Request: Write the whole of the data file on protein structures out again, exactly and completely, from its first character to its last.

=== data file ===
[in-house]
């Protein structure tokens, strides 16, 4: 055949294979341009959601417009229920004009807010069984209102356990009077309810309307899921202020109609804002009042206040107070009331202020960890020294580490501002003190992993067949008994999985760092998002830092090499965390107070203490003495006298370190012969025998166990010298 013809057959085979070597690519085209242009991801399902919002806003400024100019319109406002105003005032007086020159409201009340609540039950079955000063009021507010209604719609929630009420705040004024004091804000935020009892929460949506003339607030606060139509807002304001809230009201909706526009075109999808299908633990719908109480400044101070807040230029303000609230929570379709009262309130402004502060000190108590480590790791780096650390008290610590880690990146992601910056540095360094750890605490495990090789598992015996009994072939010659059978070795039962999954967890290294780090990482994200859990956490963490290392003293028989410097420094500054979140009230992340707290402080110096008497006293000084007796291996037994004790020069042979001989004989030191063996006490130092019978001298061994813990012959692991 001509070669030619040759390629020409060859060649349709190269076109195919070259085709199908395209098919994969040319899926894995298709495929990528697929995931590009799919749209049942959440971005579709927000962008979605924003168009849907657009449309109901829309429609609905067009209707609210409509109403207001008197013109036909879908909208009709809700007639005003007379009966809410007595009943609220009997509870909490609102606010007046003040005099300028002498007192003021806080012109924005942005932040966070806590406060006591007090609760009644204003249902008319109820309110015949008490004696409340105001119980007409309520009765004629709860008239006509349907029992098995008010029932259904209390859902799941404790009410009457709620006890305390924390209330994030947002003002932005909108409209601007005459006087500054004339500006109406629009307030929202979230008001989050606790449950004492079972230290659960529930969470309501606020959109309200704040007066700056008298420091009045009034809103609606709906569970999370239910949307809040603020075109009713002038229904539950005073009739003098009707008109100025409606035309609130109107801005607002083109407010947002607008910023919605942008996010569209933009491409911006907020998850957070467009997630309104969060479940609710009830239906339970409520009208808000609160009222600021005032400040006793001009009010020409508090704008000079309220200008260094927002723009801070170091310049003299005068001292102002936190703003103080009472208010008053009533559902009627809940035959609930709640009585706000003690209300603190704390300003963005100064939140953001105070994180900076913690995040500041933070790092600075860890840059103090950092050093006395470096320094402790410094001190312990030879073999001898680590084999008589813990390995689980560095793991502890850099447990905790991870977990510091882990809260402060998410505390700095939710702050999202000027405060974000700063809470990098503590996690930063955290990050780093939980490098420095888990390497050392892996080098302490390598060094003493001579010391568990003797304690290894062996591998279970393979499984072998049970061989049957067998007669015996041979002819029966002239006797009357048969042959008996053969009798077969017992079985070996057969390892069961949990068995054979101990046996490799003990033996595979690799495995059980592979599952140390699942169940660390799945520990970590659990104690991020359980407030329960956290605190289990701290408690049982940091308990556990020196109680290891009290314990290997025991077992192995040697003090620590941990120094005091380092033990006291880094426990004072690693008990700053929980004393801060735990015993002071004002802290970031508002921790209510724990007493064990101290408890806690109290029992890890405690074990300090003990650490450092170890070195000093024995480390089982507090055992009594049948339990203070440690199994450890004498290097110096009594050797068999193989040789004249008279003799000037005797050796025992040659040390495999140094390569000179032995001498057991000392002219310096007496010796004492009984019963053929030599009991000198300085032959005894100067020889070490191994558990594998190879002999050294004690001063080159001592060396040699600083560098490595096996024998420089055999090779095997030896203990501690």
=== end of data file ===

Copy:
[in-house]
């Protein structure tokens, strides 16, 4: 055949294979341009959601417009229920004009807010069984209102356990009077309810309307899921202020109609804002009042206040107070009331202020960890020294580490501002003190992993067949008994999985760092998002830092090499965390107070203490003495006298370190012969025998166990010298 013809057959085979070597690519085209242009991801399902919002806003400024100019319109406002105003005032007086020159409201009340609540039950079955000063009021507010209604719609929630009420705040004024004091804000935020009892929460949506003339607030606060139509807002304001809230009201909706526009075109999808299908633990719908109480400044101070807040230029303000609230929570379709009262309130402004502060000190108590480590790791780096650390008290610590880690990146992601910056540095360094750890605490495990090789598992015996009994072939010659059978070795039962999954967890290294780090990482994200859990956490963490290392003293028989410097420094500054979140009230992340707290402080110096008497006293000084007796291996037994004790020069042979001989004989030191063996006490130092019978001298061994813990012959692991 001509070669030619040759390629020409060859060649349709190269076109195919070259085709199908395209098919994969040319899926894995298709495929990528697929995931590009799919749209049942959440971005579709927000962008979605924003168009849907657009449309109901829309429609609905067009209707609210409509109403207001008197013109036909879908909208009709809700007639005003007379009966809410007595009943609220009997509870909490609102606010007046003040005099300028002498007192003021806080012109924005942005932040966070806590406060006591007090609760009644204003249902008319109820309110015949008490004696409340105001119980007409309520009765004629709860008239006509349907029992098995008010029932259904209390859902799941404790009410009457709620006890305390924390209330994030947002003002932005909108409209601007005459006087500054004339500006109406629009307030929202979230008001989050606790449950004492079972230290659960529930969470309501606020959109309200704040007066700056008298420091009045009034809103609606709906569970999370239910949307809040603020075109009713002038229904539950005073009739003098009707008109100025409606035309609130109107801005607002083109407010947002607008910023919605942008996010569209933009491409911006907020998850957070467009997630309104969060479940609710009830239906339970409520009208808000609160009222600021005032400040006793001009009010020409508090704008000079309220200008260094927002723009801070170091310049003299005068001292102002936190703003103080009472208010008053009533559902009627809940035959609930709640009585706000003690209300603190704390300003963005100064939140953001105070994180900076913690995040500041933070790092600075860890840059103090950092050093006395470096320094402790410094001190312990030879073999001898680590084999008589813990390995689980560095793991502890850099447990905790991870977990510091882990809260402060998410505390700095939710702050999202000027405060974000700063809470990098503590996690930063955290990050780093939980490098420095888990390497050392892996080098302490390598060094003493001579010391568990003797304690290894062996591998279970393979499984072998049970061989049957067998007669015996041979002819029966002239006797009357048969042959008996053969009798077969017992079985070996057969390892069961949990068995054979101990046996490799003990033996595979690799495995059980592979599952140390699942169940660390799945520990970590659990104690991020359980407030329960956290605190289990701290408690049982940091308990556990020196109680290891009290314990290997025991077992192995040697003090620590941990120094005091380092033990006291880094426990004072690693008990700053929980004393801060735990015993002071004002802290970031508002921790209510724990007493064990101290408890806690109290029992890890405690074990300090003990650490450092170890070195000093024995480390089982507090055992009594049948339990203070440690199994450890004498290097110096009594050797068999193989040789004249008279003799000037005797050796025992040659040390495999140094390569000179032995001498057991000392002219310096007496010796004492009984019963053929030599009991000198300085032959005894100067020889070490191994558990594998190879002999050294004690001063080159001592060396040699600083560098490595096996024998420089055999090779095997030896203990501690």